The developers behind Victoria 3 have revealed their working philosophy when including controversial historical subjects in their games.
In a recent interview with PCGamesN, the Paradox developers behind Victoria 3 discussed the difficulties in representing time periods authentically. Set in the Victorian era, a major part of the narrative falls on slavery and colonialism, factors which the developers were keen to not leave out.
“We want to represent all of history,” game director Martin Anward explained. “We don’t want to represent just the nice parts of history, or parts that aren’t horrific. We are representing the entire world’s population.
“So for us to, for instance, write slavery out of the game, would mean that we are effectively writing [out] those people and their experiences, and all of what happened in history”.
The developers went on to explain that the in-game representation has been treated with care, but the Victoria 3 team is open to suggestions on how to better portray it.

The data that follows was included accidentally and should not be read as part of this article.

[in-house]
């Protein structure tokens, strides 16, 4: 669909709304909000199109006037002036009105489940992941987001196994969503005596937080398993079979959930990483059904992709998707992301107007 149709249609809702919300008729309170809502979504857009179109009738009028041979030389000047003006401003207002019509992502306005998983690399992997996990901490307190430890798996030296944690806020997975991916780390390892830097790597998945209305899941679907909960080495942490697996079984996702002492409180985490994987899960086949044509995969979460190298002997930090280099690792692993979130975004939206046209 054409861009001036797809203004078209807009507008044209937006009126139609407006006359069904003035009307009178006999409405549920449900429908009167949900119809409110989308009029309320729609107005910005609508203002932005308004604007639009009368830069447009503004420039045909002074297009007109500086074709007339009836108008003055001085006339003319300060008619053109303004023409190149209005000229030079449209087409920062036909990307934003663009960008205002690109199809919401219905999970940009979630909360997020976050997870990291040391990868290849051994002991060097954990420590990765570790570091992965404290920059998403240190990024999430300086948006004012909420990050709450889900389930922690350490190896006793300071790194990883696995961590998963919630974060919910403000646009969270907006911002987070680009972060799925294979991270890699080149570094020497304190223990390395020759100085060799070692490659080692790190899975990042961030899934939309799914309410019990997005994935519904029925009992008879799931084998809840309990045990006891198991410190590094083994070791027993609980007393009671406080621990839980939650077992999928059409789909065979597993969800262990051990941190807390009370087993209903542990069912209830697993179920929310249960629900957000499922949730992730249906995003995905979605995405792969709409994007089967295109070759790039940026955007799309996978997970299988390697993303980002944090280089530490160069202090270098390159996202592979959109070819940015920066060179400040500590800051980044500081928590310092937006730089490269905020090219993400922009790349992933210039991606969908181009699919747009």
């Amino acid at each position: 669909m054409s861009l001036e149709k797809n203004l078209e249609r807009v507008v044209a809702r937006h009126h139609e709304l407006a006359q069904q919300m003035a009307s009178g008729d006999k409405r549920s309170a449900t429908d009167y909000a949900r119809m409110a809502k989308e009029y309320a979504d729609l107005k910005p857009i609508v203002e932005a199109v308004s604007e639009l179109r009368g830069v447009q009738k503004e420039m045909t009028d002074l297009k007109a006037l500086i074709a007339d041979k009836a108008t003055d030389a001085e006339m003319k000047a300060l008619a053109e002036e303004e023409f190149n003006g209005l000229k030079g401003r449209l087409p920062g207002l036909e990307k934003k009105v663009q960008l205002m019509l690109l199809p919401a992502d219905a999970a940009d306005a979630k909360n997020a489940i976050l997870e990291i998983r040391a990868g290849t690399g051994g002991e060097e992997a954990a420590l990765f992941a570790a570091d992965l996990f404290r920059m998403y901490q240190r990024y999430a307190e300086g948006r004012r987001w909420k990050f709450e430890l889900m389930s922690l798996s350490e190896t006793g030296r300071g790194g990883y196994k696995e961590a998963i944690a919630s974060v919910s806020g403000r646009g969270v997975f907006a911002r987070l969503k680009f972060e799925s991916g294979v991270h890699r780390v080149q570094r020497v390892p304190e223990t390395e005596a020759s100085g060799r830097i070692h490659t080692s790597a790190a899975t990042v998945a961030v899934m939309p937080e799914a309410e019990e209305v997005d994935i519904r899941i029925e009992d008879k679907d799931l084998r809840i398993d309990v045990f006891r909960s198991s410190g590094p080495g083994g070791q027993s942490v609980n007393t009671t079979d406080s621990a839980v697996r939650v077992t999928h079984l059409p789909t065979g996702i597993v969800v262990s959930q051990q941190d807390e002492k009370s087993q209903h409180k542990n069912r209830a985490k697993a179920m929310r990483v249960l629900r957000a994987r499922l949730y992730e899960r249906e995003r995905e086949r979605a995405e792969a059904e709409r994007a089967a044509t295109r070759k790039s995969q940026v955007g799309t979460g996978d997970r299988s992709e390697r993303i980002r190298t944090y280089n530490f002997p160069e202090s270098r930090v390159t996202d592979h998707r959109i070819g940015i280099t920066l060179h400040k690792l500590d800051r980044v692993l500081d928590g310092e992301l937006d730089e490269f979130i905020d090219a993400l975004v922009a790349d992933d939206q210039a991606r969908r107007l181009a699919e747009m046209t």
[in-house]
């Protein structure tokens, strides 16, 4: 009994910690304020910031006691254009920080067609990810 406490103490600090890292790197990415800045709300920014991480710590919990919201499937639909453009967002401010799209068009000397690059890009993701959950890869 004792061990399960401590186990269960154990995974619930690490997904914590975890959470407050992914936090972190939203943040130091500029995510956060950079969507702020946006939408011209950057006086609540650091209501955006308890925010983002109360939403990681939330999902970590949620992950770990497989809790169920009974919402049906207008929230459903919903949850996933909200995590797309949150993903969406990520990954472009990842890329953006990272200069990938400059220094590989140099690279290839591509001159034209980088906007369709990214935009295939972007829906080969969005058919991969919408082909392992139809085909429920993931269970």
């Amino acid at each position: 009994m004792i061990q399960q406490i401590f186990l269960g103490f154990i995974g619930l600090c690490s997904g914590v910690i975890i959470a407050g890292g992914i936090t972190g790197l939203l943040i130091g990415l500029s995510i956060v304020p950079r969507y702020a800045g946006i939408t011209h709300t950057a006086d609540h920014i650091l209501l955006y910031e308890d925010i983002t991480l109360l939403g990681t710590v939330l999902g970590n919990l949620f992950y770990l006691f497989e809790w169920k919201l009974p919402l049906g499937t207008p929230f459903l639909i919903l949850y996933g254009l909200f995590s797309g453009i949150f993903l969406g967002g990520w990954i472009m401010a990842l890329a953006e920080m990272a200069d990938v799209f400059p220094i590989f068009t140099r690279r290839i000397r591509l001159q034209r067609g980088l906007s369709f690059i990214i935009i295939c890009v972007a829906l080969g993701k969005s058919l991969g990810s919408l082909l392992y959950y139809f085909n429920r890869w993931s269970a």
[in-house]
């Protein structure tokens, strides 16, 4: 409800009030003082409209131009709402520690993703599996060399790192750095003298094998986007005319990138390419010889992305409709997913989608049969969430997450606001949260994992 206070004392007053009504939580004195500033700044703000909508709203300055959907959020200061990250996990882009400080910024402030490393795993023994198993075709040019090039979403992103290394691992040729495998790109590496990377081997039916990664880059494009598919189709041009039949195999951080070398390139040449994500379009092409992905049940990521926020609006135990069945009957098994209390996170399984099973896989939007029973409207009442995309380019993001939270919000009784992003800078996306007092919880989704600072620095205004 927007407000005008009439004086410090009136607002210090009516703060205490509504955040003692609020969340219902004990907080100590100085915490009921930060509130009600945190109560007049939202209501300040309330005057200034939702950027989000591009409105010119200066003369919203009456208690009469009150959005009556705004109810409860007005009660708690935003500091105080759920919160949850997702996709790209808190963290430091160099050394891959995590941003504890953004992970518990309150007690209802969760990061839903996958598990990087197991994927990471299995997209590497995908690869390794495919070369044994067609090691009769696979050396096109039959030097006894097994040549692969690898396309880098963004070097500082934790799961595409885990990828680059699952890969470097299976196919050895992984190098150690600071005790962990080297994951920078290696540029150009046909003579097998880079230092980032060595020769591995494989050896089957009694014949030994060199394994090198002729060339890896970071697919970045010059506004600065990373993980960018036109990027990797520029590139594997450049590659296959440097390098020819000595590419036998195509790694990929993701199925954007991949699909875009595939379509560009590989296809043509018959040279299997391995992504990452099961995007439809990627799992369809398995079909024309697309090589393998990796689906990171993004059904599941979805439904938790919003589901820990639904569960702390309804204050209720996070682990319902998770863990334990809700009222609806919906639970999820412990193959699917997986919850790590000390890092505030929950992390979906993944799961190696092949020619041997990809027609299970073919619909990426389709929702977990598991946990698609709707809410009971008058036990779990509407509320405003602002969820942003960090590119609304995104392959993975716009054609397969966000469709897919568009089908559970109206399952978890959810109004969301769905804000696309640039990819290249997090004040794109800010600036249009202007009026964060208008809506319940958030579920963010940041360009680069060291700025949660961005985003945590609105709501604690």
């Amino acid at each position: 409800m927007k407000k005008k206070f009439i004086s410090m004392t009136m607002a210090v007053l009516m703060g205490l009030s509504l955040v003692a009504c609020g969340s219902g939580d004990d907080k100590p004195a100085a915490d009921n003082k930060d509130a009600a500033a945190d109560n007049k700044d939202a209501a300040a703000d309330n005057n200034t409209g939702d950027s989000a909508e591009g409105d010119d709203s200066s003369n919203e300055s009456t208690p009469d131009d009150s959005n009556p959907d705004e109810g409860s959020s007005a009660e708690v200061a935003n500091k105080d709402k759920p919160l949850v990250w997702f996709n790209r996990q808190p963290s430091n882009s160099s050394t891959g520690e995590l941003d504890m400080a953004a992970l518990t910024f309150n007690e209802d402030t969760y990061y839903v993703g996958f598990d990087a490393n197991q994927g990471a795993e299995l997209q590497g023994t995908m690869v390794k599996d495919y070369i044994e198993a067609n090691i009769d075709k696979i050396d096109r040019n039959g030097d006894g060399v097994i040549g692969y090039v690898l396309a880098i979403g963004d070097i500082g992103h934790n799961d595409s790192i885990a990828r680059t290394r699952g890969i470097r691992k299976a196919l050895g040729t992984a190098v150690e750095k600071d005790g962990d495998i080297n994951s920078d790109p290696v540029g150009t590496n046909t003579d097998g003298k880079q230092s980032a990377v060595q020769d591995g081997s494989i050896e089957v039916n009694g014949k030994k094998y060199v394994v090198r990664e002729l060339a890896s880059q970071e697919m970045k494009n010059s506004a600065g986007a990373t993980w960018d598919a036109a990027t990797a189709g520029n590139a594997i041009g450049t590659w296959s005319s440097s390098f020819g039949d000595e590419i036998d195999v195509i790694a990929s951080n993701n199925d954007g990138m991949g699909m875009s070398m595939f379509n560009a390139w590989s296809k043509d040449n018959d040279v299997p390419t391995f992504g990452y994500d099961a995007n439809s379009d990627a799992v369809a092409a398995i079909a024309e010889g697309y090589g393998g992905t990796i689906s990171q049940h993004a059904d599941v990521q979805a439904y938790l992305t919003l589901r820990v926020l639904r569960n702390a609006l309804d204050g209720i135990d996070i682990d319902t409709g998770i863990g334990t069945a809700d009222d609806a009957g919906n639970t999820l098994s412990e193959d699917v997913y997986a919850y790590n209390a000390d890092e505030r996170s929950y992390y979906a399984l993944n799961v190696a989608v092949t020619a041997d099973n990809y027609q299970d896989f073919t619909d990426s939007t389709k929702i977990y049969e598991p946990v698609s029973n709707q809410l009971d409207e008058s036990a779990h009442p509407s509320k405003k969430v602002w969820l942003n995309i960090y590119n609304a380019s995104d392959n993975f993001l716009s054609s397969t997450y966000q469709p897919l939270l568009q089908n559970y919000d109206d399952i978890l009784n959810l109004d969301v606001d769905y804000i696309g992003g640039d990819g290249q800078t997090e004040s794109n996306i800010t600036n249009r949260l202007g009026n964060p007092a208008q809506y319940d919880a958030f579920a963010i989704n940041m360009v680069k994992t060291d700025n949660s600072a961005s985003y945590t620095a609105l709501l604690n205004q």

“We are not confident we got it right. There are going to be things that are controversial in the game,” he said, “And there might be things that we have misrepresented and we will be learning from that and we will be adjusting going along”.
The team maintains that to ignore these realities would have been disrespectful in itself, and that Victoria 3 portrays slavery as the “horrific institution that it was”.
Victoria 3 was announced at PDXCon, a Paradox Interactive fan event, earlier this week. The game follows up on its 11-year-old predecessor, covering world events through the years 1836 – 1936.
“Politics, Economy and Diplomacy are the three most important parts of the game,” Anward said during the announcement, “Wars are of course a part of the game (just as they were a part of the Victorian age), but Victoria 3 is not a war game or a game about map painting.”